Nearly all of this session’s gun-related measures were defeated, with each chamber killing the other’s bills. But a measure from Democratic Del. Alfonso Lopez has won bipartisan support. It establishes a tax credit for individuals who buy certain firearm safety devices, like a gun safe or lock box. “This bill is not about requiring people to do anything. It’s not banning anything. It’s not taking anything away. This bill simply gives a tax credit to try and incentivize something that many law- abiding gun owners already do,” Lopez said in a subcommittee hearing. The bill says an individual will be allowed a credit of up to $300 for the cost of such a purchase. The provisions of the bill would end in 2027. Porter declined to say whether the governor supports it.
CRIME VICTIMS’ RIGHTS
A measure from Republican Sen. Mark Peake aims to give crime victims more notice about potential plea deals. The bill, which passed both chambers with broad support, would require attorneys for the commonwealth to inform victims in any felony criminal case of a proposed plea agreement and obtain the victim’s views about the disposition of the case. Peake said that currently, that type of consultation and notification only happens if victims request it. Peake said prosecutors would still have full discretion to determine how to proceed.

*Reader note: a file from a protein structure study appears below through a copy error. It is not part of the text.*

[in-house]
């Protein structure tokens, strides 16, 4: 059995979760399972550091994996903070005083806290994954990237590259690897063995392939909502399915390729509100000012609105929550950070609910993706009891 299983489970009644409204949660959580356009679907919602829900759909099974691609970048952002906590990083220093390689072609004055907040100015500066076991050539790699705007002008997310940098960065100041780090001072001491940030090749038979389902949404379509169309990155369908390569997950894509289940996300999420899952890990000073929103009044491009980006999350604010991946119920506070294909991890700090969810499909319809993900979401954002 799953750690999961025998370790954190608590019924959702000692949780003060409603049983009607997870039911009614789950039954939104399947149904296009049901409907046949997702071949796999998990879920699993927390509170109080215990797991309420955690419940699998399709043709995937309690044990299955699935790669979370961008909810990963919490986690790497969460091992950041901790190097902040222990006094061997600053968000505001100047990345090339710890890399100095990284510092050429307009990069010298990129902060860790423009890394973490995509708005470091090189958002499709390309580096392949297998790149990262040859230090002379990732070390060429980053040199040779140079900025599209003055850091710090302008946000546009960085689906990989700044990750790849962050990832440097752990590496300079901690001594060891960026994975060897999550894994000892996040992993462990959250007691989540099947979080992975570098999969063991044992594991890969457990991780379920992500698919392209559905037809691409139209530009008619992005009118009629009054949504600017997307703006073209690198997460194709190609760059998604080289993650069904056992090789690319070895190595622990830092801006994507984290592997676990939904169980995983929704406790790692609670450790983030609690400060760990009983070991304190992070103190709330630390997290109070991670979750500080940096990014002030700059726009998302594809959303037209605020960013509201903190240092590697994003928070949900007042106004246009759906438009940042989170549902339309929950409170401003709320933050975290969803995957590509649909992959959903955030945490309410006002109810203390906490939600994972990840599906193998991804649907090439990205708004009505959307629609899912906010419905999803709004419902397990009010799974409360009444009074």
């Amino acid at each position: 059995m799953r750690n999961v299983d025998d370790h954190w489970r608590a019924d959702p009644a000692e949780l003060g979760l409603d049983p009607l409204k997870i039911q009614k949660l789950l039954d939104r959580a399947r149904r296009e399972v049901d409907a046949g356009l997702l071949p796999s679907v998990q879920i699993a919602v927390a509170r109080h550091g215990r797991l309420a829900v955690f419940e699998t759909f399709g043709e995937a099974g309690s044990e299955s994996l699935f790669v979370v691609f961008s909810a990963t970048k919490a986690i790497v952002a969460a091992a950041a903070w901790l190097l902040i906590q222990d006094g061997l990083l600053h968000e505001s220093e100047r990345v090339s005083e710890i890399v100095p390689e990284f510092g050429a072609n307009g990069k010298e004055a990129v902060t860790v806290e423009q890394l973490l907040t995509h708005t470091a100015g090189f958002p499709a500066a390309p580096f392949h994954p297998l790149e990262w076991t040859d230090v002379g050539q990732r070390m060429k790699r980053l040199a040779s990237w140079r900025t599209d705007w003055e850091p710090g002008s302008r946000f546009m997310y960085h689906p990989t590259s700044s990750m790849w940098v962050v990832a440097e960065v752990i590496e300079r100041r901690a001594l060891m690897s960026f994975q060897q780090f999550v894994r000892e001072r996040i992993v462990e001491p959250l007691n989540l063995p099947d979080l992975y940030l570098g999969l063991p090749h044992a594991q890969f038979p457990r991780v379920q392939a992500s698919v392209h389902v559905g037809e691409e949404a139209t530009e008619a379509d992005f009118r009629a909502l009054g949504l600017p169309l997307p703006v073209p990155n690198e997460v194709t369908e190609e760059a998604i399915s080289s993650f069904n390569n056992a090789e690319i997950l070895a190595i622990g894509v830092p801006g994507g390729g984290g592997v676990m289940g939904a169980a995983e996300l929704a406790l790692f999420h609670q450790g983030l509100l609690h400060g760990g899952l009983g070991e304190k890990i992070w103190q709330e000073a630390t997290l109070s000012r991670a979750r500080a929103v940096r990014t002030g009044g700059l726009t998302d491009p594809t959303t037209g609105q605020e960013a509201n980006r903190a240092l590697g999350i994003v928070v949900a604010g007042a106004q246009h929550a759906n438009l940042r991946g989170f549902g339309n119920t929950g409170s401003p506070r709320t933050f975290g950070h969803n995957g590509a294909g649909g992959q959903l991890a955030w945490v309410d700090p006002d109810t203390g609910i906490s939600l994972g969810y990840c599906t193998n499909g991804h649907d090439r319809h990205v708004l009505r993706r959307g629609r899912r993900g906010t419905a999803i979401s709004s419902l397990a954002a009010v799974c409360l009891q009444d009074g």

Source: AP News
Good-bye, Rural Crescent!
After another all-night meeting that stretched until 4:30 a.m. December 14, the Prince William Board of County Supervisors approved the “Pathway to 2040,” a controversial update to the long-range land-use plan that eliminates “rural crescent” protections while paving the way for at least 36,000 new housing units and more commercial and data center development throughout the county.
The vote came after a sometimes spirited nearly six-hour public hearing during which more than 50 speakers mostly voiced concerns about sprawl that would worsen traffic congestion, increase carbon emissions and overcrowd schools.